He raised his plans in a meeting earlier Thursday with Prime Minister Justin Trudeau, who is also in Yerevan attending the Francophonie summit and who has publicly opposed Legault’s proposal. 

« This is a … delicate issue with Mr. Trudeau, » Legault said in an interview with Radio-Canada.

« I told him I want to do this quickly. It’s an issue that has lingered for 10 years, and now there is a consensus in Quebec. »

Asked whether he feared a confrontation with Ottawa over the issue, Legault added: « Quebec is a nation. It is a distinct society. We have support. We just received a clear mandate in the election. I think all that has to be taken into account. »

Prime Minister Justin Trudeau met with Quebec’s incoming premier, François Legault, in Armenia on Thursday. (Sean Kilpatrick/Canadian Press)

Quebec’s new immigration model

Along with religious symbols, Legault also raised his immigration polices with Trudeau.  

The incoming premier informed the prime minister that Quebec intends to accept 20 per cent fewer immigrants next year.

Legault also told Trudeau that Quebec will add language and value requirements for immigrants seeking to settle in the province.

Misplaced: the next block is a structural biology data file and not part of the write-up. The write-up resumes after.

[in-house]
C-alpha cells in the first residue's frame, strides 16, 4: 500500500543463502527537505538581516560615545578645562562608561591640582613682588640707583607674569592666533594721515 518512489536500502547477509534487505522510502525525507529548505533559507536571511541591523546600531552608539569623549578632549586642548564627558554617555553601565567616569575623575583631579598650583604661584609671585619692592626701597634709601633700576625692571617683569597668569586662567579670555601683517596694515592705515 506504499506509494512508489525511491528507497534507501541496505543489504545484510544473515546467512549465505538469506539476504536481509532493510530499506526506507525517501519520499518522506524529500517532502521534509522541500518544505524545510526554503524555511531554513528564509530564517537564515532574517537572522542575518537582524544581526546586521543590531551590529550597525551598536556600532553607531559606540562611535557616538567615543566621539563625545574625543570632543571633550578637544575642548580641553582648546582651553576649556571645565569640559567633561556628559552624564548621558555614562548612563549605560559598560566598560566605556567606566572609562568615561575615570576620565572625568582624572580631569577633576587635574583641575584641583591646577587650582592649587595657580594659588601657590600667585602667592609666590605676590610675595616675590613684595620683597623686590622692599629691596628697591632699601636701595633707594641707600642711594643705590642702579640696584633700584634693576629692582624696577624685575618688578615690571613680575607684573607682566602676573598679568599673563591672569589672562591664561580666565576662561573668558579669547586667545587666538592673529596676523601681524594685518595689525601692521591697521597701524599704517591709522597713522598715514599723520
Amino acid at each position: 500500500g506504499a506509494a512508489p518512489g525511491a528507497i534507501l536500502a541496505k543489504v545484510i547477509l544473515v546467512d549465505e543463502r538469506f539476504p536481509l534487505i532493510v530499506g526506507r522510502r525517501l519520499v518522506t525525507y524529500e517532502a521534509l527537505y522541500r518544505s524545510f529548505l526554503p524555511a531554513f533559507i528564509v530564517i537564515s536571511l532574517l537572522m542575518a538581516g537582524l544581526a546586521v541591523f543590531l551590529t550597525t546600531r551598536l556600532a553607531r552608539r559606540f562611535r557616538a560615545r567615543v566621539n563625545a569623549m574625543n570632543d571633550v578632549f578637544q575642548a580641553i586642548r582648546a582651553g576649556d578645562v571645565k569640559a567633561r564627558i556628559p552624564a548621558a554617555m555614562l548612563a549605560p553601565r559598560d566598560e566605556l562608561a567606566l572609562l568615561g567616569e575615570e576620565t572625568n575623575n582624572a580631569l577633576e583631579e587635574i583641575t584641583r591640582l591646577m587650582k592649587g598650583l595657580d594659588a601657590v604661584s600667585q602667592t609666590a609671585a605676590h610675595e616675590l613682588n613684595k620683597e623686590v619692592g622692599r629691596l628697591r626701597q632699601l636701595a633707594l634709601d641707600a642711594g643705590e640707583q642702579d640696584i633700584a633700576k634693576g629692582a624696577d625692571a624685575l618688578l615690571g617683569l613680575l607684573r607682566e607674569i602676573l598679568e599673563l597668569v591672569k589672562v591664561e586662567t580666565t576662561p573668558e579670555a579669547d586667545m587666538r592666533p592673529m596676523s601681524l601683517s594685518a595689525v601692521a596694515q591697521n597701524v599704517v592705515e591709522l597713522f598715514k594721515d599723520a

Though immigration falls under federal jurisdiction, Quebec has an agreement with Ottawa that allows it to select its own economic immigrants.

According to Legault’s account of the meeting, Trudeau raised the possibility that Quebec would be able alter how it selects immigrants without reopening that agreement.

« He wasn’t certain that we would need to modify the agreement between Quebec and Ottawa, » Legault said in the Radio-Canada interview.

He added that representatives from the province would meet federal officials in the coming weeks to detail the « new immigration model that my government will put in place. »  

Legault is scheduled to appoint a cabinet next week.

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‘Legault has got to go’: Thousands in Montreal march to protest racism, incoming premier